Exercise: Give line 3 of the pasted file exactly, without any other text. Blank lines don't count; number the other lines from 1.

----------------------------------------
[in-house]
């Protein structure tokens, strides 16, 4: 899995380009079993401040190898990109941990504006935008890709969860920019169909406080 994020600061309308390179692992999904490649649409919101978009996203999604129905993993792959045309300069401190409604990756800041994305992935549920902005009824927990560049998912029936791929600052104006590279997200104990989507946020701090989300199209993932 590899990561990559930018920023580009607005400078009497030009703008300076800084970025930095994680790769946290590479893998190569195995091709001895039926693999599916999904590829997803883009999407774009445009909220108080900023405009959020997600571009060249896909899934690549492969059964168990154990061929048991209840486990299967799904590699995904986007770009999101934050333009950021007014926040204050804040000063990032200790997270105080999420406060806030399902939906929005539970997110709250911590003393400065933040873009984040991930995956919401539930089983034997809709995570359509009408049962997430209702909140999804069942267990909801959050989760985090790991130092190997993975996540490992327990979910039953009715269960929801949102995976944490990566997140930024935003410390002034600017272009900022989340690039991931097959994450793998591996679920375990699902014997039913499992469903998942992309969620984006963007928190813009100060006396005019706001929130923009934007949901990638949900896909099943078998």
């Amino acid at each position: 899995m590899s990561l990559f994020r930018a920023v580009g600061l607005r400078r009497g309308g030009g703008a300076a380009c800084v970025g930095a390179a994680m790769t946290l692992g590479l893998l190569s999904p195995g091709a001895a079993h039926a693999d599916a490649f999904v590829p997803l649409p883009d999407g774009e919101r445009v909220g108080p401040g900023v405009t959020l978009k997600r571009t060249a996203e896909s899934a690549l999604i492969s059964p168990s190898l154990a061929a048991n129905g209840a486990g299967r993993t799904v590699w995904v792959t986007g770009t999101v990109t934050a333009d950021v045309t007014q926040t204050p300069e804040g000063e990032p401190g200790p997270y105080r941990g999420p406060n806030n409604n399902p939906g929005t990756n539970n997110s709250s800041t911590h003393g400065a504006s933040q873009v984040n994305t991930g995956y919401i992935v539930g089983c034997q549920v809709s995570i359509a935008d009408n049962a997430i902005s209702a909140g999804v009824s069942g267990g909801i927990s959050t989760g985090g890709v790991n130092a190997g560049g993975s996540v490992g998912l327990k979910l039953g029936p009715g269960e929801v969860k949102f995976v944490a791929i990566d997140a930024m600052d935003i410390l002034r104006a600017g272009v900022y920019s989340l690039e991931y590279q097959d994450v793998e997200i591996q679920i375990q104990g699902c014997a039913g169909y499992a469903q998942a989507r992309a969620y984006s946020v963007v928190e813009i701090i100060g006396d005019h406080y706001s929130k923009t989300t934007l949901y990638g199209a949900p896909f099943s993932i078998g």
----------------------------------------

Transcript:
């Amino acid at each position: 899995m590899s990561l990559f994020r930018a920023v580009g600061l607005r400078r009497g309308g030009g703008a300076a380009c800084v970025g930095a390179a994680m790769t946290l692992g590479l893998l190569s999904p195995g091709a001895a079993h039926a693999d599916a490649f999904v590829p997803l649409p883009d999407g774009e919101r445009v909220g108080p401040g900023v405009t959020l978009k997600r571009t060249a996203e896909s899934a690549l999604i492969s059964p168990s190898l154990a061929a048991n129905g209840a486990g299967r993993t799904v590699w995904v792959t986007g770009t999101v990109t934050a333009d950021v045309t007014q926040t204050p300069e804040g000063e990032p401190g200790p997270y105080r941990g999420p406060n806030n409604n399902p939906g929005t990756n539970n997110s709250s800041t911590h003393g400065a504006s933040q873009v984040n994305t991930g995956y919401i992935v539930g089983c034997q549920v809709s995570i359509a935008d009408n049962a997430i902005s209702a909140g999804v009824s069942g267990g909801i927990s959050t989760g985090g890709v790991n130092a190997g560049g993975s996540v490992g998912l327990k979910l039953g029936p009715g269960e929801v969860k949102f995976v944490a791929i990566d997140a930024m600052d935003i410390l002034r104006a600017g272009v900022y920019s989340l690039e991931y590279q097959d994450v793998e997200i591996q679920i375990q104990g699902c014997a039913g169909y499992a469903q998942a989507r992309a969620y984006s946020v963007v928190e813009i701090i100060g006396d005019h406080y706001s929130k923009t989300t934007l949901y990638g199209a949900p896909f099943s993932i078998g």